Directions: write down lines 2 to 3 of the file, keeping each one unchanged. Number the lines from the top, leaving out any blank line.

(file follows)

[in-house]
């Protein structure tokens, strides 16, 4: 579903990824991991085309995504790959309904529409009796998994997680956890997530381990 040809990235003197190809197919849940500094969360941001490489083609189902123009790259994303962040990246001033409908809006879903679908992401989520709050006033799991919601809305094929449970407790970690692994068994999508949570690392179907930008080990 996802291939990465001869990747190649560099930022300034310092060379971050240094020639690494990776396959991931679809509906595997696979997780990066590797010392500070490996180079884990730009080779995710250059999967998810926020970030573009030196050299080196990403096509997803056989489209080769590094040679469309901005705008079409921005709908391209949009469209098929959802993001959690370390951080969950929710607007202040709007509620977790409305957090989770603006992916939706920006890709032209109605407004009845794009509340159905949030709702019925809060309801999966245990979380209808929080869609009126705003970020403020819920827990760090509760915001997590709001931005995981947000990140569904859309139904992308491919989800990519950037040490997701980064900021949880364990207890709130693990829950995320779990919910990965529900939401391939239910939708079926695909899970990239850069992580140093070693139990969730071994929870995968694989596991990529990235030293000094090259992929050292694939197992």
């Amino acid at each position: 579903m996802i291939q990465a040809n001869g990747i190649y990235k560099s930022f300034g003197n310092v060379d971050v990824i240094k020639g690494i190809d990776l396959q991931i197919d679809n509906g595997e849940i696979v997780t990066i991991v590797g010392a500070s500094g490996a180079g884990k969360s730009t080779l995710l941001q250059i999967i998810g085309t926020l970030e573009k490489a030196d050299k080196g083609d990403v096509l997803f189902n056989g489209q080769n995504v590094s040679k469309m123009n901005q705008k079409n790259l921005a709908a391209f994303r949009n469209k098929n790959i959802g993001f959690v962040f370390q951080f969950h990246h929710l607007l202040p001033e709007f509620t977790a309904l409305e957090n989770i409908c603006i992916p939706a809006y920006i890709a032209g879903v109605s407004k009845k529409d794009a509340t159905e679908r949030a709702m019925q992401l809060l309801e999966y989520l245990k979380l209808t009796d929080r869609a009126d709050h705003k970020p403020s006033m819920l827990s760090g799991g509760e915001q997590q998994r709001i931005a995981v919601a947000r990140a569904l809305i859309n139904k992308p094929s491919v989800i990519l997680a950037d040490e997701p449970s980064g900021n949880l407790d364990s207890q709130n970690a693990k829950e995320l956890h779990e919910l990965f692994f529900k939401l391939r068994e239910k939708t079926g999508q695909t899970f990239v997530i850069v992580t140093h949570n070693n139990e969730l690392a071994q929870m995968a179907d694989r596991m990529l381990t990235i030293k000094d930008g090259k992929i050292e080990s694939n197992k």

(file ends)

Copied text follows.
């Protein structure tokens, strides 16, 4: 579903990824991991085309995504790959309904529409009796998994997680956890997530381990 040809990235003197190809197919849940500094969360941001490489083609189902123009790259994303962040990246001033409908809006879903679908992401989520709050006033799991919601809305094929449970407790970690692994068994999508949570690392179907930008080990 996802291939990465001869990747190649560099930022300034310092060379971050240094020639690494990776396959991931679809509906595997696979997780990066590797010392500070490996180079884990730009080779995710250059999967998810926020970030573009030196050299080196990403096509997803056989489209080769590094040679469309901005705008079409921005709908391209949009469209098929959802993001959690370390951080969950929710607007202040709007509620977790409305957090989770603006992916939706920006890709032209109605407004009845794009509340159905949030709702019925809060309801999966245990979380209808929080869609009126705003970020403020819920827990760090509760915001997590709001931005995981947000990140569904859309139904992308491919989800990519950037040490997701980064900021949880364990207890709130693990829950995320779990919910990965529900939401391939239910939708079926695909899970990239850069992580140093070693139990969730071994929870995968694989596991990529990235030293000094090259992929050292694939197992």
């Amino acid at each position: 579903m996802i291939q990465a040809n001869g990747i190649y990235k560099s930022f300034g003197n310092v060379d971050v990824i240094k020639g690494i190809d990776l396959q991931i197919d679809n509906g595997e849940i696979v997780t990066i991991v590797g010392a500070s500094g490996a180079g884990k969360s730009t080779l995710l941001q250059i999967i998810g085309t926020l970030e573009k490489a030196d050299k080196g083609d990403v096509l997803f189902n056989g489209q080769n995504v590094s040679k469309m123009n901005q705008k079409n790259l921005a709908a391209f994303r949009n469209k098929n790959i959802g993001f959690v962040f370390q951080f969950h990246h929710l607007l202040p001033e709007f509620t977790a309904l409305e957090n989770i409908c603006i992916p939706a809006y920006i890709a032209g879903v109605s407004k009845k529409d794009a509340t159905e679908r949030a709702m019925q992401l809060l309801e999966y989520l245990k979380l209808t009796d929080r869609a009126d709050h705003k970020p403020s006033m819920l827990s760090g799991g509760e915001q997590q998994r709001i931005a995981v919601a947000r990140a569904l809305i859309n139904k992308p094929s491919v989800i990519l997680a950037d040490e997701p449970s980064g900021n949880l407790d364990s207890q709130n970690a693990k829950e995320l956890h779990e919910l990965f692994f529900k939401l391939r068994e239910k939708t079926g999508q695909t899970f990239v997530i850069v992580t140093h949570n070693n139990e969730l690392a071994q929870m995968a179907d694989r596991m990529l381990t990235i030293k000094d930008g090259k992929i050292e080990s694939n197992k």